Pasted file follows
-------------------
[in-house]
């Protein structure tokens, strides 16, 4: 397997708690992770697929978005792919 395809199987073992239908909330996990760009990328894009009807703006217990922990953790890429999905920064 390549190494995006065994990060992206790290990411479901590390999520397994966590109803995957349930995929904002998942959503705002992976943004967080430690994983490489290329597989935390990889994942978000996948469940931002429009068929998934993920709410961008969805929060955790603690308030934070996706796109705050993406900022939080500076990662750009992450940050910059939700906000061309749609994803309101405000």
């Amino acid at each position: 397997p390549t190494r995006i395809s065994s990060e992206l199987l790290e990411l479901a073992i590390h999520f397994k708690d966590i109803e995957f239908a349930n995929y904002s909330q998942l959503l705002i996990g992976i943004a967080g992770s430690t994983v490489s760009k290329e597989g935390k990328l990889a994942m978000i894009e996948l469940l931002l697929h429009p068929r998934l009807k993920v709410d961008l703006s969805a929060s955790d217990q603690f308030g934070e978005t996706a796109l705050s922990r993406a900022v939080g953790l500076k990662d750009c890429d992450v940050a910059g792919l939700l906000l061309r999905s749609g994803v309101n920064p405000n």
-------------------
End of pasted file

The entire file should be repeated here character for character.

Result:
[in-house]
């Protein structure tokens, strides 16, 4: 397997708690992770697929978005792919 395809199987073992239908909330996990760009990328894009009807703006217990922990953790890429999905920064 390549190494995006065994990060992206790290990411479901590390999520397994966590109803995957349930995929904002998942959503705002992976943004967080430690994983490489290329597989935390990889994942978000996948469940931002429009068929998934993920709410961008969805929060955790603690308030934070996706796109705050993406900022939080500076990662750009992450940050910059939700906000061309749609994803309101405000």
């Amino acid at each position: 397997p390549t190494r995006i395809s065994s990060e992206l199987l790290e990411l479901a073992i590390h999520f397994k708690d966590i109803e995957f239908a349930n995929y904002s909330q998942l959503l705002i996990g992976i943004a967080g992770s430690t994983v490489s760009k290329e597989g935390k990328l990889a994942m978000i894009e996948l469940l931002l697929h429009p068929r998934l009807k993920v709410d961008l703006s969805a929060s955790d217990q603690f308030g934070e978005t996706a796109l705050s922990r993406a900022v939080g953790l500076k990662d750009c890429d992450v940050a910059g792919l939700l906000l061309r999905s749609g994803v309101n920064p405000n």